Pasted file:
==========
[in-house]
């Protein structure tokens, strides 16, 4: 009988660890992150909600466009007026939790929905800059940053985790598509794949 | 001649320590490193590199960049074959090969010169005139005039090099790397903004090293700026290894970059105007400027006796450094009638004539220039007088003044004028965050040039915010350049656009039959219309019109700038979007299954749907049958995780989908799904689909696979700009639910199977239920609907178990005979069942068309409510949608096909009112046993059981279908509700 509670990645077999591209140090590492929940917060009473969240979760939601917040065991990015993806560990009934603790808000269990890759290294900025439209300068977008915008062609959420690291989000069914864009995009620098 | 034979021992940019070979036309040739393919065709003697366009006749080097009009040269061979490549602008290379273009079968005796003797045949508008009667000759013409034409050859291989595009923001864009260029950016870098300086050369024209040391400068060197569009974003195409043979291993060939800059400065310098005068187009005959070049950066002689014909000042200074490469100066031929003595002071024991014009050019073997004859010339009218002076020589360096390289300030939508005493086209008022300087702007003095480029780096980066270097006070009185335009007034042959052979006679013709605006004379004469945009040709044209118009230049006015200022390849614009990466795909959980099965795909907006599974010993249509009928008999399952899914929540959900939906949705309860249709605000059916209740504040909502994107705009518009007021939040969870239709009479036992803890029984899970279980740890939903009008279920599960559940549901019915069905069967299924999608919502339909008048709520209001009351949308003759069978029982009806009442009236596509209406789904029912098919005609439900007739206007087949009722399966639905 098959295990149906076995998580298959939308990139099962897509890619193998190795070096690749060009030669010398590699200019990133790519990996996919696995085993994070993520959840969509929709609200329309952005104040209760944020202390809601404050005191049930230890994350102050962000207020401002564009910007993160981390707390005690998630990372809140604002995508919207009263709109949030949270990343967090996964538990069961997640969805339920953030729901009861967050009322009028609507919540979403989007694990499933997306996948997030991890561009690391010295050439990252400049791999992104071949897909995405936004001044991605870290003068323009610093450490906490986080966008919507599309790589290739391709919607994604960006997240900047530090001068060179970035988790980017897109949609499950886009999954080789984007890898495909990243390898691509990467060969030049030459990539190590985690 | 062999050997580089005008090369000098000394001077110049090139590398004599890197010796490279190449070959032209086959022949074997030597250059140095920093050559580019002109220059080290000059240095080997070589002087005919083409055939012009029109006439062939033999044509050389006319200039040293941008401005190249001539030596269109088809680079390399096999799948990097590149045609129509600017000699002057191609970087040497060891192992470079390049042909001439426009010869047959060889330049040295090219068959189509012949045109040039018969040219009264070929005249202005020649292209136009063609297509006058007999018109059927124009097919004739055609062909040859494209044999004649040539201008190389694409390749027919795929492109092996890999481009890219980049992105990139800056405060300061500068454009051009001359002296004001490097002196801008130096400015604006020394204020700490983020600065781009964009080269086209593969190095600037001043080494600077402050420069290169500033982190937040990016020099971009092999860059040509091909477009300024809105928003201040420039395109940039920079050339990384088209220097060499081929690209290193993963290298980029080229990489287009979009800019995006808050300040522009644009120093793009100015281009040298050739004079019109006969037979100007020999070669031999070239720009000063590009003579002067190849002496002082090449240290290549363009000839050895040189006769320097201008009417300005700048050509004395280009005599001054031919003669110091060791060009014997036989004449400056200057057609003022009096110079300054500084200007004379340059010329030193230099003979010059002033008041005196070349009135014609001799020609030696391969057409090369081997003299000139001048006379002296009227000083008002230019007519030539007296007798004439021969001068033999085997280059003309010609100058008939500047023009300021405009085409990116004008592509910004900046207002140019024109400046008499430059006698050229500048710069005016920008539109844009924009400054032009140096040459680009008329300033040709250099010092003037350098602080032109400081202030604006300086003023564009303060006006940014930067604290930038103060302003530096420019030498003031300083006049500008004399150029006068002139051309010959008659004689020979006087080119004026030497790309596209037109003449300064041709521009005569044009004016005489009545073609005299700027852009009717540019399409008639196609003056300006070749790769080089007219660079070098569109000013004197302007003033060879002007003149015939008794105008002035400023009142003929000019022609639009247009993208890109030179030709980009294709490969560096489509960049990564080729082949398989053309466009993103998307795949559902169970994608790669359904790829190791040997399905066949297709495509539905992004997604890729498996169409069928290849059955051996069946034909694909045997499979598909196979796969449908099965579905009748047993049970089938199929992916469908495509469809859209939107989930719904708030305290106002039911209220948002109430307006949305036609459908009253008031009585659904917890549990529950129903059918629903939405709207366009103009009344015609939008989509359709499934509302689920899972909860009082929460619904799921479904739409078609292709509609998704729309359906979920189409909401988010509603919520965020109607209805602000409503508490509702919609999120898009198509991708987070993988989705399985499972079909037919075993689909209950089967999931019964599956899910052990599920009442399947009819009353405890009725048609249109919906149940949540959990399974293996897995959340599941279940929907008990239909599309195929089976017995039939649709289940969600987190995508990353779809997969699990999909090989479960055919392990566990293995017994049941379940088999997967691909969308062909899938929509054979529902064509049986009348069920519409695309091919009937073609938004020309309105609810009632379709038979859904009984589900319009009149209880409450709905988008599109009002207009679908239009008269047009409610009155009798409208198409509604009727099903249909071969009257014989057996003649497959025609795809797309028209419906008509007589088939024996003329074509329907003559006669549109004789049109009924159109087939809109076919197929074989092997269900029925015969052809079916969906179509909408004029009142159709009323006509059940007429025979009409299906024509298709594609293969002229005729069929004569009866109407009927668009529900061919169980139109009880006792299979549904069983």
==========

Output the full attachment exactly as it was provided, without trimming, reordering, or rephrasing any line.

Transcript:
[in-house]
């Protein structure tokens, strides 16, 4: 009988660890992150909600466009007026939790929905800059940053985790598509794949 | 001649320590490193590199960049074959090969010169005139005039090099790397903004090293700026290894970059105007400027006796450094009638004539220039007088003044004028965050040039915010350049656009039959219309019109700038979007299954749907049958995780989908799904689909696979700009639910199977239920609907178990005979069942068309409510949608096909009112046993059981279908509700 509670990645077999591209140090590492929940917060009473969240979760939601917040065991990015993806560990009934603790808000269990890759290294900025439209300068977008915008062609959420690291989000069914864009995009620098 | 034979021992940019070979036309040739393919065709003697366009006749080097009009040269061979490549602008290379273009079968005796003797045949508008009667000759013409034409050859291989595009923001864009260029950016870098300086050369024209040391400068060197569009974003195409043979291993060939800059400065310098005068187009005959070049950066002689014909000042200074490469100066031929003595002071024991014009050019073997004859010339009218002076020589360096390289300030939508005493086209008022300087702007003095480029780096980066270097006070009185335009007034042959052979006679013709605006004379004469945009040709044209118009230049006015200022390849614009990466795909959980099965795909907006599974010993249509009928008999399952899914929540959900939906949705309860249709605000059916209740504040909502994107705009518009007021939040969870239709009479036992803890029984899970279980740890939903009008279920599960559940549901019915069905069967299924999608919502339909008048709520209001009351949308003759069978029982009806009442009236596509209406789904029912098919005609439900007739206007087949009722399966639905 098959295990149906076995998580298959939308990139099962897509890619193998190795070096690749060009030669010398590699200019990133790519990996996919696995085993994070993520959840969509929709609200329309952005104040209760944020202390809601404050005191049930230890994350102050962000207020401002564009910007993160981390707390005690998630990372809140604002995508919207009263709109949030949270990343967090996964538990069961997640969805339920953030729901009861967050009322009028609507919540979403989007694990499933997306996948997030991890561009690391010295050439990252400049791999992104071949897909995405936004001044991605870290003068323009610093450490906490986080966008919507599309790589290739391709919607994604960006997240900047530090001068060179970035988790980017897109949609499950886009999954080789984007890898495909990243390898691509990467060969030049030459990539190590985690 | 062999050997580089005008090369000098000394001077110049090139590398004599890197010796490279190449070959032209086959022949074997030597250059140095920093050559580019002109220059080290000059240095080997070589002087005919083409055939012009029109006439062939033999044509050389006319200039040293941008401005190249001539030596269109088809680079390399096999799948990097590149045609129509600017000699002057191609970087040497060891192992470079390049042909001439426009010869047959060889330049040295090219068959189509012949045109040039018969040219009264070929005249202005020649292209136009063609297509006058007999018109059927124009097919004739055609062909040859494209044999004649040539201008190389694409390749027919795929492109092996890999481009890219980049992105990139800056405060300061500068454009051009001359002296004001490097002196801008130096400015604006020394204020700490983020600065781009964009080269086209593969190095600037001043080494600077402050420069290169500033982190937040990016020099971009092999860059040509091909477009300024809105928003201040420039395109940039920079050339990384088209220097060499081929690209290193993963290298980029080229990489287009979009800019995006808050300040522009644009120093793009100015281009040298050739004079019109006969037979100007020999070669031999070239720009000063590009003579002067190849002496002082090449240290290549363009000839050895040189006769320097201008009417300005700048050509004395280009005599001054031919003669110091060791060009014997036989004449400056200057057609003022009096110079300054500084200007004379340059010329030193230099003979010059002033008041005196070349009135014609001799020609030696391969057409090369081997003299000139001048006379002296009227000083008002230019007519030539007296007798004439021969001068033999085997280059003309010609100058008939500047023009300021405009085409990116004008592509910004900046207002140019024109400046008499430059006698050229500048710069005016920008539109844009924009400054032009140096040459680009008329300033040709250099010092003037350098602080032109400081202030604006300086003023564009303060006006940014930067604290930038103060302003530096420019030498003031300083006049500008004399150029006068002139051309010959008659004689020979006087080119004026030497790309596209037109003449300064041709521009005569044009004016005489009545073609005299700027852009009717540019399409008639196609003056300006070749790769080089007219660079070098569109000013004197302007003033060879002007003149015939008794105008002035400023009142003929000019022609639009247009993208890109030179030709980009294709490969560096489509960049990564080729082949398989053309466009993103998307795949559902169970994608790669359904790829190791040997399905066949297709495509539905992004997604890729498996169409069928290849059955051996069946034909694909045997499979598909196979796969449908099965579905009748047993049970089938199929992916469908495509469809859209939107989930719904708030305290106002039911209220948002109430307006949305036609459908009253008031009585659904917890549990529950129903059918629903939405709207366009103009009344015609939008989509359709499934509302689920899972909860009082929460619904799921479904739409078609292709509609998704729309359906979920189409909401988010509603919520965020109607209805602000409503508490509702919609999120898009198509991708987070993988989705399985499972079909037919075993689909209950089967999931019964599956899910052990599920009442399947009819009353405890009725048609249109919906149940949540959990399974293996897995959340599941279940929907008990239909599309195929089976017995039939649709289940969600987190995508990353779809997969699990999909090989479960055919392990566990293995017994049941379940088999997967691909969308062909899938929509054979529902064509049986009348069920519409695309091919009937073609938004020309309105609810009632379709038979859904009984589900319009009149209880409450709905988008599109009002207009679908239009008269047009409610009155009798409208198409509604009727099903249909071969009257014989057996003649497959025609795809797309028209419906008509007589088939024996003329074509329907003559006669549109004789049109009924159109087939809109076919197929074989092997269900029925015969052809079916969906179509909408004029009142159709009323006509059940007429025979009409299906024509298709594609293969002229005729069929004569009866109407009927668009529900061919169980139109009880006792299979549904069983």